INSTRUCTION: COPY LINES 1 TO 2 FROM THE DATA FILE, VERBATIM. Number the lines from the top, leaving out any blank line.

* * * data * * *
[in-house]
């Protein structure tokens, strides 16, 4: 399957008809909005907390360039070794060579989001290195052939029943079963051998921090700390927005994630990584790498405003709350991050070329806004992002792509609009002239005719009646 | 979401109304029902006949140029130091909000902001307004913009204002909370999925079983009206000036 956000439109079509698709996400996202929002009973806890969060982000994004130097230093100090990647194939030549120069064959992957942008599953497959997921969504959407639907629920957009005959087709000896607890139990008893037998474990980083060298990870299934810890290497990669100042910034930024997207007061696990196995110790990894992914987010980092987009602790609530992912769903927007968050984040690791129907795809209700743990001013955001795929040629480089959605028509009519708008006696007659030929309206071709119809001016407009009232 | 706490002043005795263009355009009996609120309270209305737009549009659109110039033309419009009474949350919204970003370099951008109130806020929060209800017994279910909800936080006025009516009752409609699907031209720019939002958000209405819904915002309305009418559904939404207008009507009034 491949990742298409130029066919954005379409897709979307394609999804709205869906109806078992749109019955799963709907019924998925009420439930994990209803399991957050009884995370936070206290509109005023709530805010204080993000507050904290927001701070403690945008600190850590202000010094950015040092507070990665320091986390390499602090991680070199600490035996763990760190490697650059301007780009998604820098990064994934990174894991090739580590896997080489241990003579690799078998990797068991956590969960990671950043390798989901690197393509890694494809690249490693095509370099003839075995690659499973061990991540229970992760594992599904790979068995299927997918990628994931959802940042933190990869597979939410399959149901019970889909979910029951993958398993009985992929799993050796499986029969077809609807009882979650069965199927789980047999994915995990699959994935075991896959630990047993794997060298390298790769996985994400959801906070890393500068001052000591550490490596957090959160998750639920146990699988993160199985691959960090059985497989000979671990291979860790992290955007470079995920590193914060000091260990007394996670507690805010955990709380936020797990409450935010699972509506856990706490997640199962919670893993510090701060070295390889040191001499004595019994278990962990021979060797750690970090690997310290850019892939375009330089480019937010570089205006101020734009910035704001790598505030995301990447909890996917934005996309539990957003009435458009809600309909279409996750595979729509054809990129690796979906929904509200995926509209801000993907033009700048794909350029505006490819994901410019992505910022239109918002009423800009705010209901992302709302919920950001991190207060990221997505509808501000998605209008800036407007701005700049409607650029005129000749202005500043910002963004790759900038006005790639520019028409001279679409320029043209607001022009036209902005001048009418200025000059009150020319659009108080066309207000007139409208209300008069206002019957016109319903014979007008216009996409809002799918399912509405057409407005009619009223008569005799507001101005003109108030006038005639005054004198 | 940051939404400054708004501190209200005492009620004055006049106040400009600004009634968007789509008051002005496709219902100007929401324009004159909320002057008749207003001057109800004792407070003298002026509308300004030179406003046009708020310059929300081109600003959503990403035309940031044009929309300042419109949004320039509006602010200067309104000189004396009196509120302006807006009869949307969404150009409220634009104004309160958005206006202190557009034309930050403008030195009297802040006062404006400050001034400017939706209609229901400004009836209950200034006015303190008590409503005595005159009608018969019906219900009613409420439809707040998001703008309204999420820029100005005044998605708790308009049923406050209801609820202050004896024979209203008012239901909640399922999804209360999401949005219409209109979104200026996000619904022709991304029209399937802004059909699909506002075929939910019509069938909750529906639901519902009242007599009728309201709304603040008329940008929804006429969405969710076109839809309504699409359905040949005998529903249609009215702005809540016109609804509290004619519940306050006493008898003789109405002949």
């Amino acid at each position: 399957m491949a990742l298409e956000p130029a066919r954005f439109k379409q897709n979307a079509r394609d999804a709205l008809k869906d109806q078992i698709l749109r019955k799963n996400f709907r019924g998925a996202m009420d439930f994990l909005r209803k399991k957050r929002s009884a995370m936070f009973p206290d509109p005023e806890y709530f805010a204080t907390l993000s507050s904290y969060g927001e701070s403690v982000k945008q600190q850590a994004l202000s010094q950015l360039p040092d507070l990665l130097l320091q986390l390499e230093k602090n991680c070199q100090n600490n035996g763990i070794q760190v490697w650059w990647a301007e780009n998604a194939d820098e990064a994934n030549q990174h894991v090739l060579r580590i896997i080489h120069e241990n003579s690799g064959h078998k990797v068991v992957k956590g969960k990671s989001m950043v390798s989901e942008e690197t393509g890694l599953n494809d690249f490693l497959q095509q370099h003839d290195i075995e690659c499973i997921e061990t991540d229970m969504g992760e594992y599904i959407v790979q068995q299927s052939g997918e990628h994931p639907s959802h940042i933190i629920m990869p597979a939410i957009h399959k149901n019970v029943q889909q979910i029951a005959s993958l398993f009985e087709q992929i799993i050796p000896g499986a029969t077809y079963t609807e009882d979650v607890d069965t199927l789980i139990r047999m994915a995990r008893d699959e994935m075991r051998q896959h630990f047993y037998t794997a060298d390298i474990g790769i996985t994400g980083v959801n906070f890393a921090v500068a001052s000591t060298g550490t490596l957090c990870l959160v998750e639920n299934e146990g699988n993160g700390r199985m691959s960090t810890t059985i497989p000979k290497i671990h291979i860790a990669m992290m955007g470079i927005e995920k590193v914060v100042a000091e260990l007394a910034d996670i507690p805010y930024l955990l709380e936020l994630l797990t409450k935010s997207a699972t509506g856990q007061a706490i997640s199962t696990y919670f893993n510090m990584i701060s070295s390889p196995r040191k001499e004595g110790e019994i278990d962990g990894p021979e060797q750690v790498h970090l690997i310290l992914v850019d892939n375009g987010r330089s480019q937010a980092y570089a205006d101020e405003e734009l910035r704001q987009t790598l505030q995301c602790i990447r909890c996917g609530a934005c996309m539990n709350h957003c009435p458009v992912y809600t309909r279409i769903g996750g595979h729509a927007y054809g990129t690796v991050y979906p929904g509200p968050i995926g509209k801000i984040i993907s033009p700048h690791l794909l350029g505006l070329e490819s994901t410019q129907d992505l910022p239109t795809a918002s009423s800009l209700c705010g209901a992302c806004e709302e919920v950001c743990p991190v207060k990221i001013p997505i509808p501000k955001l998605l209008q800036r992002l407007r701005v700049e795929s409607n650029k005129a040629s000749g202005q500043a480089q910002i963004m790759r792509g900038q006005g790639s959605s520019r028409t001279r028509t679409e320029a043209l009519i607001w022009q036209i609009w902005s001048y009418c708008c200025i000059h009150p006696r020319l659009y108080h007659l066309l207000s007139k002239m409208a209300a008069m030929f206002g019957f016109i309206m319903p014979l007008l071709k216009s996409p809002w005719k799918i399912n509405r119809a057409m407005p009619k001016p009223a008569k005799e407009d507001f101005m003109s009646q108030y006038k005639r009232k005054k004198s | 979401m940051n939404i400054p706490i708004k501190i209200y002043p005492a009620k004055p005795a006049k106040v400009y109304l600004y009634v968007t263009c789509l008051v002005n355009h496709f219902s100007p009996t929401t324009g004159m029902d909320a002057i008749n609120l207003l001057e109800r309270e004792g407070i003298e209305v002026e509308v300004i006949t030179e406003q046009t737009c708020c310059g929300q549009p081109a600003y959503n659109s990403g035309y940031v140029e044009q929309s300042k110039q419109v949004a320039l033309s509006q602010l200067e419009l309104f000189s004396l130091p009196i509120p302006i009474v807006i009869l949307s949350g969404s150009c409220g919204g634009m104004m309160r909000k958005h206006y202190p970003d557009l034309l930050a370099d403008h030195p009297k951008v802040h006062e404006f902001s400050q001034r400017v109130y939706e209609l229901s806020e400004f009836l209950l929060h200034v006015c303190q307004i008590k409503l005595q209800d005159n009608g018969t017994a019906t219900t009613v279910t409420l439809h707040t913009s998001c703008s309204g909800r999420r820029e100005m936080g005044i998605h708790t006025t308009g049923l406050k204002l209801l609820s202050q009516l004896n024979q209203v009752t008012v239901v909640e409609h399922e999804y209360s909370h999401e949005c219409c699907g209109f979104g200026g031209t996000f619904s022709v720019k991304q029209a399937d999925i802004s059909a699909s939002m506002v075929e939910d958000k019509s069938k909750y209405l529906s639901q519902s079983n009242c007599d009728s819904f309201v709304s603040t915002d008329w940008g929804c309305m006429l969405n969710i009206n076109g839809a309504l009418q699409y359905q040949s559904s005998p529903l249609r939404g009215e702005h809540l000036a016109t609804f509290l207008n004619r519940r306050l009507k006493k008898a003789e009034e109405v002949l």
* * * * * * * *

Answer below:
[in-house]
């Protein structure tokens, strides 16, 4: 399957008809909005907390360039070794060579989001290195052939029943079963051998921090700390927005994630990584790498405003709350991050070329806004992002792509609009002239005719009646 | 979401109304029902006949140029130091909000902001307004913009204002909370999925079983009206000036 956000439109079509698709996400996202929002009973806890969060982000994004130097230093100090990647194939030549120069064959992957942008599953497959997921969504959407639907629920957009005959087709000896607890139990008893037998474990980083060298990870299934810890290497990669100042910034930024997207007061696990196995110790990894992914987010980092987009602790609530992912769903927007968050984040690791129907795809209700743990001013955001795929040629480089959605028509009519708008006696007659030929309206071709119809001016407009009232 | 706490002043005795263009355009009996609120309270209305737009549009659109110039033309419009009474949350919204970003370099951008109130806020929060209800017994279910909800936080006025009516009752409609699907031209720019939002958000209405819904915002309305009418559904939404207008009507009034 491949990742298409130029066919954005379409897709979307394609999804709205869906109806078992749109019955799963709907019924998925009420439930994990209803399991957050009884995370936070206290509109005023709530805010204080993000507050904290927001701070403690945008600190850590202000010094950015040092507070990665320091986390390499602090991680070199600490035996763990760190490697650059301007780009998604820098990064994934990174894991090739580590896997080489241990003579690799078998990797068991956590969960990671950043390798989901690197393509890694494809690249490693095509370099003839075995690659499973061990991540229970992760594992599904790979068995299927997918990628994931959802940042933190990869597979939410399959149901019970889909979910029951993958398993009985992929799993050796499986029969077809609807009882979650069965199927789980047999994915995990699959994935075991896959630990047993794997060298390298790769996985994400959801906070890393500068001052000591550490490596957090959160998750639920146990699988993160199985691959960090059985497989000979671990291979860790992290955007470079995920590193914060000091260990007394996670507690805010955990709380936020797990409450935010699972509506856990706490997640199962919670893993510090701060070295390889040191001499004595019994278990962990021979060797750690970090690997310290850019892939375009330089480019937010570089205006101020734009910035704001790598505030995301990447909890996917934005996309539990957003009435458009809600309909279409996750595979729509054809990129690796979906929904509200995926509209801000993907033009700048794909350029505006490819994901410019992505910022239109918002009423800009705010209901992302709302919920950001991190207060990221997505509808501000998605209008800036407007701005700049409607650029005129000749202005500043910002963004790759900038006005790639520019028409001279679409320029043209607001022009036209902005001048009418200025000059009150020319659009108080066309207000007139409208209300008069206002019957016109319903014979007008216009996409809002799918399912509405057409407005009619009223008569005799507001101005003109108030006038005639005054004198 | 940051939404400054708004501190209200005492009620004055006049106040400009600004009634968007789509008051002005496709219902100007929401324009004159909320002057008749207003001057109800004792407070003298002026509308300004030179406003046009708020310059929300081109600003959503990403035309940031044009929309300042419109949004320039509006602010200067309104000189004396009196509120302006807006009869949307969404150009409220634009104004309160958005206006202190557009034309930050403008030195009297802040006062404006400050001034400017939706209609229901400004009836209950200034006015303190008590409503005595005159009608018969019906219900009613409420439809707040998001703008309204999420820029100005005044998605708790308009049923406050209801609820202050004896024979209203008012239901909640399922999804209360999401949005219409209109979104200026996000619904022709991304029209399937802004059909699909506002075929939910019509069938909750529906639901519902009242007599009728309201709304603040008329940008929804006429969405969710076109839809309504699409359905040949005998529903249609009215702005809540016109609804509290004619519940306050006493008898003789109405002949």